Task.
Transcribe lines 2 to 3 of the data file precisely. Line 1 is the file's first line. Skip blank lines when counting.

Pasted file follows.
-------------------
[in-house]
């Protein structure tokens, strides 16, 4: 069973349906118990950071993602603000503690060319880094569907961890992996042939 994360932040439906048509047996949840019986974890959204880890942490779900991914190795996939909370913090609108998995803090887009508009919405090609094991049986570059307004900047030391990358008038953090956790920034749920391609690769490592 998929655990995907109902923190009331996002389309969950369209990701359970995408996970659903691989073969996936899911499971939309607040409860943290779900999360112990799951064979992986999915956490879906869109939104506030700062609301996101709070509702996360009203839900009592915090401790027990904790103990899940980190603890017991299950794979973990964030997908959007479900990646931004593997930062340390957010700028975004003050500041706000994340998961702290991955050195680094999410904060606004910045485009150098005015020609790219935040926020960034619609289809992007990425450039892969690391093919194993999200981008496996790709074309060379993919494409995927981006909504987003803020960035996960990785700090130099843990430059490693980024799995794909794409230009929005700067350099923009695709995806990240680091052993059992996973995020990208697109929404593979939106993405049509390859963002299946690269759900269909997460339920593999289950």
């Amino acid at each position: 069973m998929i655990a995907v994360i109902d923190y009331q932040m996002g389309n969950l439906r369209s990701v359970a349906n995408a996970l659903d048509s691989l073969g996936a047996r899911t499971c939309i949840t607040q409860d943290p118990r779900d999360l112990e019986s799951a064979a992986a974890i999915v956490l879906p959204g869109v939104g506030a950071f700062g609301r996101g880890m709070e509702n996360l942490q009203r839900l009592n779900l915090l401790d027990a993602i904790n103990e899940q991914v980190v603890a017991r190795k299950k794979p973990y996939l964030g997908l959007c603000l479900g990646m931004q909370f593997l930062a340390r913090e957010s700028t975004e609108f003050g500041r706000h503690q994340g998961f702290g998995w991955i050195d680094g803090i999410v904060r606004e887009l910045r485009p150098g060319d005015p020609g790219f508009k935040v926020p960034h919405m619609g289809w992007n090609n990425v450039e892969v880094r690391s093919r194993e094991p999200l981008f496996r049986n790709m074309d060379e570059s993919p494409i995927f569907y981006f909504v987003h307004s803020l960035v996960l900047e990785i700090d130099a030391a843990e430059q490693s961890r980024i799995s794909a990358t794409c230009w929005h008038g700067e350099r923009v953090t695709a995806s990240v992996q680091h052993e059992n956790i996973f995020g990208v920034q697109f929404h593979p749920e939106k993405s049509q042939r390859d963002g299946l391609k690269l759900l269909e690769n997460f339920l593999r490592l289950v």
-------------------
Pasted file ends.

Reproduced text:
């Protein structure tokens, strides 16, 4: 069973349906118990950071993602603000503690060319880094569907961890992996042939 994360932040439906048509047996949840019986974890959204880890942490779900991914190795996939909370913090609108998995803090887009508009919405090609094991049986570059307004900047030391990358008038953090956790920034749920391609690769490592 998929655990995907109902923190009331996002389309969950369209990701359970995408996970659903691989073969996936899911499971939309607040409860943290779900999360112990799951064979992986999915956490879906869109939104506030700062609301996101709070509702996360009203839900009592915090401790027990904790103990899940980190603890017991299950794979973990964030997908959007479900990646931004593997930062340390957010700028975004003050500041706000994340998961702290991955050195680094999410904060606004910045485009150098005015020609790219935040926020960034619609289809992007990425450039892969690391093919194993999200981008496996790709074309060379993919494409995927981006909504987003803020960035996960990785700090130099843990430059490693980024799995794909794409230009929005700067350099923009695709995806990240680091052993059992996973995020990208697109929404593979939106993405049509390859963002299946690269759900269909997460339920593999289950």
């Amino acid at each position: 069973m998929i655990a995907v994360i109902d923190y009331q932040m996002g389309n969950l439906r369209s990701v359970a349906n995408a996970l659903d048509s691989l073969g996936a047996r899911t499971c939309i949840t607040q409860d943290p118990r779900d999360l112990e019986s799951a064979a992986a974890i999915v956490l879906p959204g869109v939104g506030a950071f700062g609301r996101g880890m709070e509702n996360l942490q009203r839900l009592n779900l915090l401790d027990a993602i904790n103990e899940q991914v980190v603890a017991r190795k299950k794979p973990y996939l964030g997908l959007c603000l479900g990646m931004q909370f593997l930062a340390r913090e957010s700028t975004e609108f003050g500041r706000h503690q994340g998961f702290g998995w991955i050195d680094g803090i999410v904060r606004e887009l910045r485009p150098g060319d005015p020609g790219f508009k935040v926020p960034h919405m619609g289809w992007n090609n990425v450039e892969v880094r690391s093919r194993e094991p999200l981008f496996r049986n790709m074309d060379e570059s993919p494409i995927f569907y981006f909504v987003h307004s803020l960035v996960l900047e990785i700090d130099a030391a843990e430059q490693s961890r980024i799995s794909a990358t794409c230009w929005h008038g700067e350099r923009v953090t695709a995806s990240v992996q680091h052993e059992n956790i996973f995020g990208v920034q697109f929404h593979p749920e939106k993405s049509q042939r390859d963002g299946l391609k690269l759900l269909e690769n997460f339920l593999r490592l289950v």